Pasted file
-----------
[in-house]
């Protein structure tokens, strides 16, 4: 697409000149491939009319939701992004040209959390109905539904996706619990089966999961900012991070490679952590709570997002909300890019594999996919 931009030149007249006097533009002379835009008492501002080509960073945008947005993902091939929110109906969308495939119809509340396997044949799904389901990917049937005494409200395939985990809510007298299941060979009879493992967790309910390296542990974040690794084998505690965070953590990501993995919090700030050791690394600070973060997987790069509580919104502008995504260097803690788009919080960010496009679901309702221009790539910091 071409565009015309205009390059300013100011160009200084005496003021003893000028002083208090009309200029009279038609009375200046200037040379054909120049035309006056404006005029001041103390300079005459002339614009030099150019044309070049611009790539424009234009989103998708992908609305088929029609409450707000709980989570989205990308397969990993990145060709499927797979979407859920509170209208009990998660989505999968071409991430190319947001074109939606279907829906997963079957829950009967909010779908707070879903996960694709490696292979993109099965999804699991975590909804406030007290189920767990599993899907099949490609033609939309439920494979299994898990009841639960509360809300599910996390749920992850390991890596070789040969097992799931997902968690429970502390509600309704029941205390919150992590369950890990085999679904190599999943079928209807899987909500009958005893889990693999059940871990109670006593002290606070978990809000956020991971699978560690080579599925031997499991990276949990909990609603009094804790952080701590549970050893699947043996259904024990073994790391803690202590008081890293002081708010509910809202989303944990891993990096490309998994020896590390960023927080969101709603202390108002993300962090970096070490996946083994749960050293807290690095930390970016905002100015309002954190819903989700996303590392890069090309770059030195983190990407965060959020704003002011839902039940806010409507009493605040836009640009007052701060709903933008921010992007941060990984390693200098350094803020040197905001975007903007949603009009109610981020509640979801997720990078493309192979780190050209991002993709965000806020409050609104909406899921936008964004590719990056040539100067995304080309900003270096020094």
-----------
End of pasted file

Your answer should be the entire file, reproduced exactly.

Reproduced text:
[in-house]
């Protein structure tokens, strides 16, 4: 697409000149491939009319939701992004040209959390109905539904996706619990089966999961900012991070490679952590709570997002909300890019594999996919 931009030149007249006097533009002379835009008492501002080509960073945008947005993902091939929110109906969308495939119809509340396997044949799904389901990917049937005494409200395939985990809510007298299941060979009879493992967790309910390296542990974040690794084998505690965070953590990501993995919090700030050791690394600070973060997987790069509580919104502008995504260097803690788009919080960010496009679901309702221009790539910091 071409565009015309205009390059300013100011160009200084005496003021003893000028002083208090009309200029009279038609009375200046200037040379054909120049035309006056404006005029001041103390300079005459002339614009030099150019044309070049611009790539424009234009989103998708992908609305088929029609409450707000709980989570989205990308397969990993990145060709499927797979979407859920509170209208009990998660989505999968071409991430190319947001074109939606279907829906997963079957829950009967909010779908707070879903996960694709490696292979993109099965999804699991975590909804406030007290189920767990599993899907099949490609033609939309439920494979299994898990009841639960509360809300599910996390749920992850390991890596070789040969097992799931997902968690429970502390509600309704029941205390919150992590369950890990085999679904190599999943079928209807899987909500009958005893889990693999059940871990109670006593002290606070978990809000956020991971699978560690080579599925031997499991990276949990909990609603009094804790952080701590549970050893699947043996259904024990073994790391803690202590008081890293002081708010509910809202989303944990891993990096490309998994020896590390960023927080969101709603202390108002993300962090970096070490996946083994749960050293807290690095930390970016905002100015309002954190819903989700996303590392890069090309770059030195983190990407965060959020704003002011839902039940806010409507009493605040836009640009007052701060709903933008921010992007941060990984390693200098350094803020040197905001975007903007949603009009109610981020509640979801997720990078493309192979780190050209991002993709965000806020409050609104909406899921936008964004590719990056040539100067995304080309900003270096020094």